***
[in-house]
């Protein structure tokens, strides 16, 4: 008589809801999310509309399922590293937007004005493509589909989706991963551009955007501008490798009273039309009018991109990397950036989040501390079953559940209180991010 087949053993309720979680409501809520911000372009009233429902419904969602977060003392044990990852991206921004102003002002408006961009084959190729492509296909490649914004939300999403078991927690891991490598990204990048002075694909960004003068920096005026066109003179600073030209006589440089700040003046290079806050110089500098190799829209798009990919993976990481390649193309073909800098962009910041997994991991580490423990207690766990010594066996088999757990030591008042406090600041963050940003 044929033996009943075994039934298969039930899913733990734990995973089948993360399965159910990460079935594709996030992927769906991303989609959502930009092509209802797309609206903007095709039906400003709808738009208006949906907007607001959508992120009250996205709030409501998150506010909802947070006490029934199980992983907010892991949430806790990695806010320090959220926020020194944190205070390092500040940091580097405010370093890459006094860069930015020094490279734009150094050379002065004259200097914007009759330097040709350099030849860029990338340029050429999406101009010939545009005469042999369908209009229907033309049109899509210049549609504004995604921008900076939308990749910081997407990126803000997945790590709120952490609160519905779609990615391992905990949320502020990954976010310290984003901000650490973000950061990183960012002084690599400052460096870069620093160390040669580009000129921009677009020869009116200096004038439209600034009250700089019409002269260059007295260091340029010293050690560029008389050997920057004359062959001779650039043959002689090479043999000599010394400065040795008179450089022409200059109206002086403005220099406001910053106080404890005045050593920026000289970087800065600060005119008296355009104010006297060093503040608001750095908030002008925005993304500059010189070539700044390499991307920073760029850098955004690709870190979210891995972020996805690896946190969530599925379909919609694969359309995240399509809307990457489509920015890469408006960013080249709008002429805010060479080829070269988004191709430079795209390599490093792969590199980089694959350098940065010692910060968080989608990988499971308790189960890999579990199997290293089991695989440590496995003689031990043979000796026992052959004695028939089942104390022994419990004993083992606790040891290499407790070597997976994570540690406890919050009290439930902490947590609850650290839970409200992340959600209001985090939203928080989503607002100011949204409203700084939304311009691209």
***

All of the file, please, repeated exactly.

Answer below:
[in-house]
């Protein structure tokens, strides 16, 4: 008589809801999310509309399922590293937007004005493509589909989706991963551009955007501008490798009273039309009018991109990397950036989040501390079953559940209180991010 087949053993309720979680409501809520911000372009009233429902419904969602977060003392044990990852991206921004102003002002408006961009084959190729492509296909490649914004939300999403078991927690891991490598990204990048002075694909960004003068920096005026066109003179600073030209006589440089700040003046290079806050110089500098190799829209798009990919993976990481390649193309073909800098962009910041997994991991580490423990207690766990010594066996088999757990030591008042406090600041963050940003 044929033996009943075994039934298969039930899913733990734990995973089948993360399965159910990460079935594709996030992927769906991303989609959502930009092509209802797309609206903007095709039906400003709808738009208006949906907007607001959508992120009250996205709030409501998150506010909802947070006490029934199980992983907010892991949430806790990695806010320090959220926020020194944190205070390092500040940091580097405010370093890459006094860069930015020094490279734009150094050379002065004259200097914007009759330097040709350099030849860029990338340029050429999406101009010939545009005469042999369908209009229907033309049109899509210049549609504004995604921008900076939308990749910081997407990126803000997945790590709120952490609160519905779609990615391992905990949320502020990954976010310290984003901000650490973000950061990183960012002084690599400052460096870069620093160390040669580009000129921009677009020869009116200096004038439209600034009250700089019409002269260059007295260091340029010293050690560029008389050997920057004359062959001779650039043959002689090479043999000599010394400065040795008179450089022409200059109206002086403005220099406001910053106080404890005045050593920026000289970087800065600060005119008296355009104010006297060093503040608001750095908030002008925005993304500059010189070539700044390499991307920073760029850098955004690709870190979210891995972020996805690896946190969530599925379909919609694969359309995240399509809307990457489509920015890469408006960013080249709008002429805010060479080829070269988004191709430079795209390599490093792969590199980089694959350098940065010692910060968080989608990988499971308790189960890999579990199997290293089991695989440590496995003689031990043979000796026992052959004695028939089942104390022994419990004993083992606790040891290499407790070597997976994570540690406890919050009290439930902490947590609850650290839970409200992340959600209001985090939203928080989503607002100011949204409203700084939304311009691209």